How To Raise A Four-Star Baby

[The Amateur Gourmet is on vacation and, while he’s gone, he’s asked his friends to cover for him. Today’s post comes from Phoebe Damrosch, author of Service Included, a book that Adam loved. Phoebe and her husband, Andre Mack, both of whom worked at Per Se, are recent parents and this is Phoebe’s account of raising a four-star baby.]

You know you’re food-obsessed when you go into labor and your first thought is “I should go to the farmer’s market now, before these contractions get any stronger.” So, two Saturdays ago, I roused my husband, grabbed the dog, and waddled the five blocks to our local market, stopping every few minutes to lean against a tree and moan. We stocked up on the deep summer bounty – peaches, blueberries, tomatoes, basil – knowing that we’d be curled up at home for the next few days. A few hours later, our son Finnegan was born in our kitchen. Not long after that, we were eating peaches on the couch, wondering whether they were really going to let us keep him.

When you’re expecting a baby, everyone warns you that your life is about to change. They are right of course, but not only in the ways that one would imagine – sleepless nights, endless laundry, etc. What I noticed right away was that I had suddenly moved to Sesame Street. Until this point, I had often felt like an intruder in the historically African-American, increasingly African, quickly-gentrifying neighborhood. But overnight, my feeling about the place changed. Suddenly the people who make up my world – in my case a world revolving around food – were cooing over the baby, hugging me, and telling me about their own children. Neighbors introduced themselves when I sat on the stoop in the evenings and stopped to chat in the grocery store.

During our first week together, I took Finn on the rounds, narrating all the way: here’s the Senegalese bakery with the killer coffee and almond croissant; these are the red velvet cupcakes that your mama has been eating for the last nine months and now sincerely regrets; this is our wine shop; this is Carlos, the world sweetest health food store owner; this is the best Ethiopian restaurant in the city; and this is the 24-hour deli where you’ll (hopefully not) buy your first beer and cigarettes.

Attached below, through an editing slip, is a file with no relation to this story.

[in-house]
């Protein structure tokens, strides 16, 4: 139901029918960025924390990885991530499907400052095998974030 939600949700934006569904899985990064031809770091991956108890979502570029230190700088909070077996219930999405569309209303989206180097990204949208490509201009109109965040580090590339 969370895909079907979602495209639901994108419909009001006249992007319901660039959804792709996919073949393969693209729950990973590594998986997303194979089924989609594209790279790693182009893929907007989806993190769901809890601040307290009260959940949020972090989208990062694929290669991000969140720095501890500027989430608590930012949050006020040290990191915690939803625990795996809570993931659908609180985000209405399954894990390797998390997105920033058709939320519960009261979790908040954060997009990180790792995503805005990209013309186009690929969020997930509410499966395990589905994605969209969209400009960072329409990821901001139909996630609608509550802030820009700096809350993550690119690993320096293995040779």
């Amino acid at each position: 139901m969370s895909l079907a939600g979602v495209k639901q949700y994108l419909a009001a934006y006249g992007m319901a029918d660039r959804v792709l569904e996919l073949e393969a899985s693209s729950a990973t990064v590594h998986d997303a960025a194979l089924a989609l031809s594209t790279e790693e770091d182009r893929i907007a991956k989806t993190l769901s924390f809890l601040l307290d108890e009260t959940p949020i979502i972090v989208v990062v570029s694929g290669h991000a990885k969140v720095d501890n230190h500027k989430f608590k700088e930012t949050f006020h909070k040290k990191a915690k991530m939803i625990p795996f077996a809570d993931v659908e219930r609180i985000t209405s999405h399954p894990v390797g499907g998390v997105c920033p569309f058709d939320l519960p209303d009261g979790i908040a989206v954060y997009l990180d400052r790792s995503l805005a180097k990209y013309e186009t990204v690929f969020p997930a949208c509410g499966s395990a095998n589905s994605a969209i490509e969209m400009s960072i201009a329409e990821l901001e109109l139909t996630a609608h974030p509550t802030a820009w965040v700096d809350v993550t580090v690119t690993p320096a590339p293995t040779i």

When Adam wrote asking whether I would write a guest post on the blog, he suggested that I talk about “How to Raise a Four-Star Baby.” I think the first step is to give birth in a kitchen, if only so that later you can utter phrases like “what do you mean you won’t do the dishes – you were BORN in a kitchen!” or “what do you mean you don’t eat vegetables – you were born in a KITCHEN!” Of the next step, I’m not so sure. We’ve been holding garlic, tarragon, and Oregon Pinot up to Finnegan’s nose, imagining the neurons multiplying. Four-star or no, the people he meets, the foods he smells, the sound of the Mister Softie truck driving by – a world is taking shape. And I am doing my best to make it a delicious one.

Southern Harlem highlights for munchkins of all ages:

Les Ambassades (almond croissants, mango and ginger juices, cafe au lait)

2200 Frederick Douglass @ 119th St.

Make My Cake (red velvet cake)

121 St Nicholas @116th St.

Zoma (Ethiopian cuisine)

2084 Frederick Douglass @113th St.

Harlem Vintage (friendly neighborhood wine store)

2235 Frederick Douglass @ 121st St.

9 thoughts on “How To Raise A Four-Star Baby”

  1. Congratulations on a beautiful baby, Phoebe! He is actually smiling at the camera. I enjoyed reading “Service Included”, and it’s fun to learn that you and Andre are together and now are proud parents.

  2. Phoebe –

    A couple things:

    1. That baby is gorgeous! Congrats!

    2. We live in Harlem too! This is an awesome neighborhood to raise kids. Moving here with our two girls has been the best decision. And you’re right – I can’t walk down the street without people coming up to me and talking to me or the kids. It is all about the people here. This is definately not the Upper West Side.

    3. There’s a fantastic play group (Don’t resist the play group – it’s your destiny) that meets at 148th street in this lovely garden every Friday from 10 -12p. It’s a great place to meet other Moms, several of whom are actually writers, a few doctors, photographers, really interesting women. If you feel like mingling, let me know and I’ll shoot you the details.

    3. You did your first birth in the kitchen? God love you girl – my husband wanted to buy me a tub and do it in the living room. I might do number three that way, but I was never that brave the first time around.

    4. Loved your book. Read it months ago. Looking forward to reading the next.


  3. Phoebe – congrats on the baby! He’s so adorable. I loved your book and was so excited to see this guest post on Adam’s blog.

    I just finished reading The Apprentice by Jacques Pepin and a section of the book applies here. When he was raising his daughter Claudine, he and his wife served her all the wonderful food the adults were eating from the very beginning. And if she didn’t like something, they just nodded and said, “okay.” And if she ate her swiss chard they didn’t react as if she’d just done something amazing (as many parents do). I thought that was a fantastic primer on raising a “four star baby.”

  4. Phoebe, do you need a babysitter? I’d love to explore the foodie world of south Harlem. And Finnegan is indeed smiling for the camera. What a star!

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